As a result of this investigation, known as “Parallel Commissions 2020,” on February 24, the Attorney General requested regulatory amparo protection against the election of magistrates for the Supreme Court and Court of Appeals for the 2019-2024 period. Accepting the request for provisional protection, the Constitutional Court suspended—for the third time—the selection process that began in June 2019 and to date has not been completed due to various anomalies.

In Guatemala, all positions of the highest courts are renewed every five years. Congress elects 13 magistrates for the Supreme Court of Justice and almost 150 judges for the Courts of Appeals across the country. The formal qualifications required by the Constitution to access these positions are minimal: any lawyer with five years of professional experience can be an appeals judge and any lawyer with 10 years of experience, and who meets other basic conditions established by law, can be a Supreme Court magistrate. Although the judicial career is constitutionally recognized, politicians—gathered in congress—retain the right to appoint the members of the highest ranks of the judicial system, and in this way, maintain influence over them.

The selection process is very complex. First, two Nominations Commissions are formed: one to elect the members of the Supreme Court and the other for the Courts of Appeals. The commissions are made up of three groups: (i) magistrates, (ii) deans of law, and (iii) representatives of the Bar Association, elected via a vote by all union members. As established in the Nominations Commissions Law, these bodies determine the profile for candidates, and approve an evaluation mechanism and a grading table. This means that in many instances, unnecessary requirements for fulfilling the judicial function are established, or a profile different from that of a career judge is given priority, thus prioritizing the entrance of people from outside of the judiciary.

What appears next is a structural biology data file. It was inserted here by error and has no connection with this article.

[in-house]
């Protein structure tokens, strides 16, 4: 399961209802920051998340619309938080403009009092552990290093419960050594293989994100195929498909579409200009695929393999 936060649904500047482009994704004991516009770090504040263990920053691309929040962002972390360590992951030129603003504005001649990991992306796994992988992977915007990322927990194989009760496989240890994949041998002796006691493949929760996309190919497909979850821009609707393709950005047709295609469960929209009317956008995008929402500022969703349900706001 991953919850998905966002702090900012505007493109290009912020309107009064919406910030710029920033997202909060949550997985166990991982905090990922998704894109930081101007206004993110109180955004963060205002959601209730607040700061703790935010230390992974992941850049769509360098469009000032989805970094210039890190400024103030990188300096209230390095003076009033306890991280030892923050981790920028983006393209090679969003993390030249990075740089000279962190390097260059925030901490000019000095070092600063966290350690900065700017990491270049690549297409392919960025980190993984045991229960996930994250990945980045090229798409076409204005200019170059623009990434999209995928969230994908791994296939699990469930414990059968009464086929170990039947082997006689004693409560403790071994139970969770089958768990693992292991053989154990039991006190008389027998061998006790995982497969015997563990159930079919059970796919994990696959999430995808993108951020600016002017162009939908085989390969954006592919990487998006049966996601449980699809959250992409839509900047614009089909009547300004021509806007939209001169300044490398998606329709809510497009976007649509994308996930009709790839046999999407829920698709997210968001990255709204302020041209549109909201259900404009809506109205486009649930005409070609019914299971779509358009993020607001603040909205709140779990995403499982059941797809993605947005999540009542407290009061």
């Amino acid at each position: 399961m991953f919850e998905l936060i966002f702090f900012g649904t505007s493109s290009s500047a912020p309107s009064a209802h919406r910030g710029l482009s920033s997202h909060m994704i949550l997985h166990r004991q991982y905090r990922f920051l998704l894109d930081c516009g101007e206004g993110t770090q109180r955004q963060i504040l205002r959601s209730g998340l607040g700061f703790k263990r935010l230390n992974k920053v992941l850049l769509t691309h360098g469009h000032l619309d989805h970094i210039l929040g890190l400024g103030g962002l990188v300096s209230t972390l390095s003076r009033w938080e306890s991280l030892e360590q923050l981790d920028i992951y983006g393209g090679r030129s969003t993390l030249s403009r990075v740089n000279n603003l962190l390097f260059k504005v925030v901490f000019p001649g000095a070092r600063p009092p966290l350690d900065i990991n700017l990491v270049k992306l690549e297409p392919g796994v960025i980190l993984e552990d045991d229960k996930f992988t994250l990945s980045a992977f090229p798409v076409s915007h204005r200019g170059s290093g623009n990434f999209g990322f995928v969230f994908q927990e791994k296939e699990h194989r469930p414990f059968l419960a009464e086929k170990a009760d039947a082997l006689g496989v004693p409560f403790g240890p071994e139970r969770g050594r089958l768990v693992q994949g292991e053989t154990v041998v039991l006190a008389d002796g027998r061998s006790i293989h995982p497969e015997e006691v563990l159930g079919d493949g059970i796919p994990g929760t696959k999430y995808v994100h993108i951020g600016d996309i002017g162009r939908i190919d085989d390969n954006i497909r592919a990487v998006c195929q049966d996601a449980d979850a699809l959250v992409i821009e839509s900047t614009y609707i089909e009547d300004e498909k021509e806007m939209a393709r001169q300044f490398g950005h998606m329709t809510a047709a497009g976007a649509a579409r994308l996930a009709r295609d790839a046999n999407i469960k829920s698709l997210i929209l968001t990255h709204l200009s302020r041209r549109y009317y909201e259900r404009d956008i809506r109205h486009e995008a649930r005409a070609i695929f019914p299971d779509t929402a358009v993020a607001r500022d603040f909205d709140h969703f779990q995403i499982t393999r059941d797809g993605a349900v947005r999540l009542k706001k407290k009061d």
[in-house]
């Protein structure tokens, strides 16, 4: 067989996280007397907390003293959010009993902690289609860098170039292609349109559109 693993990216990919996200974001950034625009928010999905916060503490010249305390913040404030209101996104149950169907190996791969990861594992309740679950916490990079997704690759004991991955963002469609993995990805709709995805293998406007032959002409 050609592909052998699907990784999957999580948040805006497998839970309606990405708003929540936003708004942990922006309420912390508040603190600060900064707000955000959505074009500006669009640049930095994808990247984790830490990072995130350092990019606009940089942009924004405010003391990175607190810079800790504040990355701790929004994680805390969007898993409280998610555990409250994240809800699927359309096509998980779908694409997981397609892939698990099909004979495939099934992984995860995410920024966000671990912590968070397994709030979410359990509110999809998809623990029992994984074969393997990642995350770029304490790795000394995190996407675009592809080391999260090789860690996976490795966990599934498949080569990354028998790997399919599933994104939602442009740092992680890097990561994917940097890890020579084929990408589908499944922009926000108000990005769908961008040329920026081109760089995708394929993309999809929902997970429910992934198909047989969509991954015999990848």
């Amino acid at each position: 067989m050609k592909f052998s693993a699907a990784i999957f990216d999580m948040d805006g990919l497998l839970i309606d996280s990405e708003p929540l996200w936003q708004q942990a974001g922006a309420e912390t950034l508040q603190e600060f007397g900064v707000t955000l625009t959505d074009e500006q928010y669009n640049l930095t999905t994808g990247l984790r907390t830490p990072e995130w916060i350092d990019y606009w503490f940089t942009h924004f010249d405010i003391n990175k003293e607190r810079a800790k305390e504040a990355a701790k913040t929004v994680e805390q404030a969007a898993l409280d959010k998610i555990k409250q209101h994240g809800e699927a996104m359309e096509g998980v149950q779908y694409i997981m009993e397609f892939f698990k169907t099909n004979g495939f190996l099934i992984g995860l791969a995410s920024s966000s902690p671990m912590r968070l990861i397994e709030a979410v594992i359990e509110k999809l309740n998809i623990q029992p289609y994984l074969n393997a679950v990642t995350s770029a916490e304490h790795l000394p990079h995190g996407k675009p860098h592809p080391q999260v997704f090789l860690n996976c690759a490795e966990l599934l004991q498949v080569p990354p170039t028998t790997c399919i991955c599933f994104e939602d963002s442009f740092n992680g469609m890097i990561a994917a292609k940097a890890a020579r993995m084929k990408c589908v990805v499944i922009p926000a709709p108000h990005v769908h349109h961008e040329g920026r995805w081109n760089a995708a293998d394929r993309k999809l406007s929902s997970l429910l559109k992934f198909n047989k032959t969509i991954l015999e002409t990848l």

Then, applicants submit their applications, together with the required documents. After that, a list of applicants is published in the media, and a period is opened during which the general population can speak out and present any objections to the list. Applicants whose candidacies are objected to are allowed to present a defense to said objections. Next, the Commissions study the objections and, if appropriate, they dismiss the applicants, or reject the claims presented. Subsequently, they proceed to evaluate the candidates, assign a grade to each file, and make a list with the names of those who have obtained the most votes. Finally, the Commissions send Congress a roster with twice as many candidates as needed to fill the vacant positions.